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Author: Rebecca Asseh

Euro’s Dominance at Risk of Replacement by Digital Yuan in the Next Five Years: dGen Report

The Euro might be overtaken by China’s digital Yuan as soon as 2025 if the European Union will not have launched a CBDC by then, highlights the latest research report by German-domiciled think tank, dGen. This release which was published on September 9 focuses on the ramifications a major CBDC on the Eurozone as well as the potential of a digital Euro to be ahead of the pack.

As the crypto industry comes of age, regulators have found themselves at a cross-road in the creation of oversight mechanisms. Well, China which began research in this space as early as 2014 recently launched its digital yuan ‘DC/EP’, sparking a hype towards the global adoption of CBCD’s. Since then, a number of central banks including the European Union have floated the idea of piloting their own digital currencies.

The EU progress on CBDC’s has, however, been criticized by prominent contributors in Europe’s blockchain ecosystem including the Head of Frankfurt’s School Blockchain Center, Philipp Sandner,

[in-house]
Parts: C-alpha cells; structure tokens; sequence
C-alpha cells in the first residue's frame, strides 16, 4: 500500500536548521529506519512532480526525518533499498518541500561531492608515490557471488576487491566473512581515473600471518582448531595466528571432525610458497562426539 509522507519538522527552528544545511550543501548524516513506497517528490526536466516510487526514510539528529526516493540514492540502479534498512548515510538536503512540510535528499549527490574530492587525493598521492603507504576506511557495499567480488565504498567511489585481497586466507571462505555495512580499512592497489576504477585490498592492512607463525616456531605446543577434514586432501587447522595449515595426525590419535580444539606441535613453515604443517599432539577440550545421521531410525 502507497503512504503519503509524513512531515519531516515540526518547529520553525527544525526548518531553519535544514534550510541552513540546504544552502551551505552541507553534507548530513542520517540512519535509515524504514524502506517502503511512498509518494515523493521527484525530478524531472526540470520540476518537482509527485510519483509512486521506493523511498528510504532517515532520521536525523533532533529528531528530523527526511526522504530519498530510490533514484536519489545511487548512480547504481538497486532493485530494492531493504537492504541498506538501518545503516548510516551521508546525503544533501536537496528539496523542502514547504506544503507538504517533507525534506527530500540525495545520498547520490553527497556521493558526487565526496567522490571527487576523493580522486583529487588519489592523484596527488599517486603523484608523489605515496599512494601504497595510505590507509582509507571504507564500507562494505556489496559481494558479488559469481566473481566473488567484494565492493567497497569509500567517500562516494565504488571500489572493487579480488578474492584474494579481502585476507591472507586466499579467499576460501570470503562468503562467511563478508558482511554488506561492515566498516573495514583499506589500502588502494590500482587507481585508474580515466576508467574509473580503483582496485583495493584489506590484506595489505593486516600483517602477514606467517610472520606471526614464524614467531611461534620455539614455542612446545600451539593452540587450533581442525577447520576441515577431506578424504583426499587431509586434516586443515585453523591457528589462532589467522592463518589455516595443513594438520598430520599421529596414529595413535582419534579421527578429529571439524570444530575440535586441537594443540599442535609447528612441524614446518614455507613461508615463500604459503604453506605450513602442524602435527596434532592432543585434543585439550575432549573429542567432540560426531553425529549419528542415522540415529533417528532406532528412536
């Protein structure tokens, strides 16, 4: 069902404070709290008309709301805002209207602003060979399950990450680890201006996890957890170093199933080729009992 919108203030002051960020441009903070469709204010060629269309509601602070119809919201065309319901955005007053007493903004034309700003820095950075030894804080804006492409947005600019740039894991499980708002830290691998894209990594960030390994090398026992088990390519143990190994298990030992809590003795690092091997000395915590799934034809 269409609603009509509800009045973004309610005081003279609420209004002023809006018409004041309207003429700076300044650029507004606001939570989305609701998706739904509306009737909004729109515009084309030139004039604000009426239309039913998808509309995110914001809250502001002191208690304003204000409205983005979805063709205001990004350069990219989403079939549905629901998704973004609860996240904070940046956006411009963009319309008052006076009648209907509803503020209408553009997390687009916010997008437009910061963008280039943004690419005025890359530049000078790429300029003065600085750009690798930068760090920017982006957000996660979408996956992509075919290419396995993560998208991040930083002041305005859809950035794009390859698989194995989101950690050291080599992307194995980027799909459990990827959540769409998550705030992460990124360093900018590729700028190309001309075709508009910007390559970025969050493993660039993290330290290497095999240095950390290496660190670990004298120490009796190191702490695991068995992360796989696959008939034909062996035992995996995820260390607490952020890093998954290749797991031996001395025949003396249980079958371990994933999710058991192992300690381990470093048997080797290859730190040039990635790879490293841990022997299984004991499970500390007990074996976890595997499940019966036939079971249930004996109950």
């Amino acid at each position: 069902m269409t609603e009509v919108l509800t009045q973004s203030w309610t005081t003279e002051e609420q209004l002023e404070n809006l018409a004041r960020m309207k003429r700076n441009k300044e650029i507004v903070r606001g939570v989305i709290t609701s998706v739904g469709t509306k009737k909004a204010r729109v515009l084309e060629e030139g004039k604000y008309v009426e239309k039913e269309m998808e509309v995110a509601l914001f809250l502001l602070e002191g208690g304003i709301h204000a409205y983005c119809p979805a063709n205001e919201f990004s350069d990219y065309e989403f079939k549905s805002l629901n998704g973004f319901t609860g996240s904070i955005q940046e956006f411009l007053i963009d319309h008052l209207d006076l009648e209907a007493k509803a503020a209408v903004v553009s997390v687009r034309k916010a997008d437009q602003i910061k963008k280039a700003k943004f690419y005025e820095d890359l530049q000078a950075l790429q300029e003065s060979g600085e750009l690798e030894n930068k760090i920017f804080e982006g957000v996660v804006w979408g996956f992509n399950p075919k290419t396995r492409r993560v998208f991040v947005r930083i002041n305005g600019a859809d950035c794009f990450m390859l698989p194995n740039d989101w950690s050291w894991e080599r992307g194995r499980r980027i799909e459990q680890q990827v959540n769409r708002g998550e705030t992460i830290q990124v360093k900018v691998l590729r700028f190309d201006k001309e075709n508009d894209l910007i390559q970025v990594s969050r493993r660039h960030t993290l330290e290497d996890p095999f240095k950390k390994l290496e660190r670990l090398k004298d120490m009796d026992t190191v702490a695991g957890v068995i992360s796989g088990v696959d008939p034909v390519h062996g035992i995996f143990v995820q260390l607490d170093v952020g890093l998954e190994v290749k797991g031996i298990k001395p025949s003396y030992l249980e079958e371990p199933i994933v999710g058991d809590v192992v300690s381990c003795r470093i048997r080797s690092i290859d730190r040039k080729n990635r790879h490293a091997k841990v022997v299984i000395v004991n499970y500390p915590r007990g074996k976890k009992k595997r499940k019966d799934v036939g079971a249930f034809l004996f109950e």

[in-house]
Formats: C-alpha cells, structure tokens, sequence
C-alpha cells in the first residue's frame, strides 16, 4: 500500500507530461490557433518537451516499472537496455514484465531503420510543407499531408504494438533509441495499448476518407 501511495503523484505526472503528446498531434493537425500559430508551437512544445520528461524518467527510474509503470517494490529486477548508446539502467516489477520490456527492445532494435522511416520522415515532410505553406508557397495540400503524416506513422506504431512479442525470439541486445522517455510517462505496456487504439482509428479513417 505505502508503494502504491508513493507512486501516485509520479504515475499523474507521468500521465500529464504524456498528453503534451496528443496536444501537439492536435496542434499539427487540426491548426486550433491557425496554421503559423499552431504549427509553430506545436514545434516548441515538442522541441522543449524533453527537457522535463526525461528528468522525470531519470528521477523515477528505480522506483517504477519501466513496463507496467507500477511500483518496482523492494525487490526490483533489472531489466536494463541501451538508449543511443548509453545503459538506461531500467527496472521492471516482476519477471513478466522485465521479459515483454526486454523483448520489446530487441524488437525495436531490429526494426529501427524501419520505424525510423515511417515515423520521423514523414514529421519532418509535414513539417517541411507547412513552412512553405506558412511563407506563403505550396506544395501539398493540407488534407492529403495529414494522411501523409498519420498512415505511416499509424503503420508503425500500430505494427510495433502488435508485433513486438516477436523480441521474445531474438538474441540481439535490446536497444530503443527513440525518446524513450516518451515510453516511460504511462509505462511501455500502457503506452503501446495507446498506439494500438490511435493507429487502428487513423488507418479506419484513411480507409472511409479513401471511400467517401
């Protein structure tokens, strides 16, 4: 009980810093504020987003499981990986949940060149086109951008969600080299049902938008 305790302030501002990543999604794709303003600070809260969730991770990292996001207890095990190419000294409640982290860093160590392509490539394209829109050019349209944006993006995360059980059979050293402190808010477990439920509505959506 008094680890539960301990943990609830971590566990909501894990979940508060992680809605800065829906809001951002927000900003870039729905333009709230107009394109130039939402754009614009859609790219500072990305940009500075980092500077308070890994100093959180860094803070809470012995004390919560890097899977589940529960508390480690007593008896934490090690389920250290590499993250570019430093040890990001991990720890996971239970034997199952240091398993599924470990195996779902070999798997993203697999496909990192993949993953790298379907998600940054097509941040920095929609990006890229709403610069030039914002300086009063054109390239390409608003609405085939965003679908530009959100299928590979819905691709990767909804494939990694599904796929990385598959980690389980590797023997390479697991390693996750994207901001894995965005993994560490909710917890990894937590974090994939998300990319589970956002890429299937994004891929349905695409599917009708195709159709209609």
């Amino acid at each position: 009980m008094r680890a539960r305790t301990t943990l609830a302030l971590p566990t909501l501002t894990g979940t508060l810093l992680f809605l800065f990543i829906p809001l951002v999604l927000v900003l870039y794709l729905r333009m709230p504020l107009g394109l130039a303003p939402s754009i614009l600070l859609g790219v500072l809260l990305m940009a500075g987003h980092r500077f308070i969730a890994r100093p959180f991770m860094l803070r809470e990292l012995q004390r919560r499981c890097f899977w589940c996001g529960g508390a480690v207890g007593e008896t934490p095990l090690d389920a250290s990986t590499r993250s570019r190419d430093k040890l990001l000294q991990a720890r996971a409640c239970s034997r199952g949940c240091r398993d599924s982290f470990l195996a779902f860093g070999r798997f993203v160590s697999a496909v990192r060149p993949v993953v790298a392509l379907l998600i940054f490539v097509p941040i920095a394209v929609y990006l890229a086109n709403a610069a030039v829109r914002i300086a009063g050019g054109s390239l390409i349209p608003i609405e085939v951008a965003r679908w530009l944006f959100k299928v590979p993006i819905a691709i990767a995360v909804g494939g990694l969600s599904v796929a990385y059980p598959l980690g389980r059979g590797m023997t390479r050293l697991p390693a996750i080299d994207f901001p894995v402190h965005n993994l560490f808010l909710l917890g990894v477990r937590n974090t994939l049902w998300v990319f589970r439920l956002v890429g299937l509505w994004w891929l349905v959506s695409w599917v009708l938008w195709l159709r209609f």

‘[The] ECB’s reaction has been too slow. Especially, the benefits from a CBDC for the industry, e.g., based on programmable money, are currently neglected. Given Libra and the DC/EP, the ECB has to react quickly to keep its geopolitical position’.

According to the report, the launch of a digital Euro would be strategic for the region to continue its global dominance as the second most held fiat reserve; only this time a digital Euro will be used instead. Consequently, the research notes that a digital Euro has the potential to transform the global economy while acting as the fundamental pillar of a virtual monetary ecosystem in the Eurozone.

U.S Dollar Still Safe!

Unlike the Euro whose odds against the DC/EP are less favorable, dGen predicts that the digital yuan will not unseat the world’s reserve currency, at least not yet. The research highlights China’s political unrest as one of the factors that could hinder its CBDC’s global adoption at level to compete with the U.S dollar. In addition, smaller nations are more likely to adopt a digital dollar as opposed to the yuan given its already established dominance and ease of access globally. The research reads,

“In the coming decade, with the launch of a digital Dollar, digital Yuan, and digital Euro, we predict that smaller nations will take the path of least resistance, and opt for using and storing the digital Dollar.”

Global CBDC Integration Could Hit 60% in the next Decade

Other predictions made by the German think tank include the possibility of a 60% global CBDC integration by 2030. As per the dGen insights, three out of five nations will have completely replaced their fiat currencies with a central bank backed digital asset by then. On this front, China and Bahamas in the West Indies Caribbean have already set a pace based on the CBDC progress within the two jurisdictions.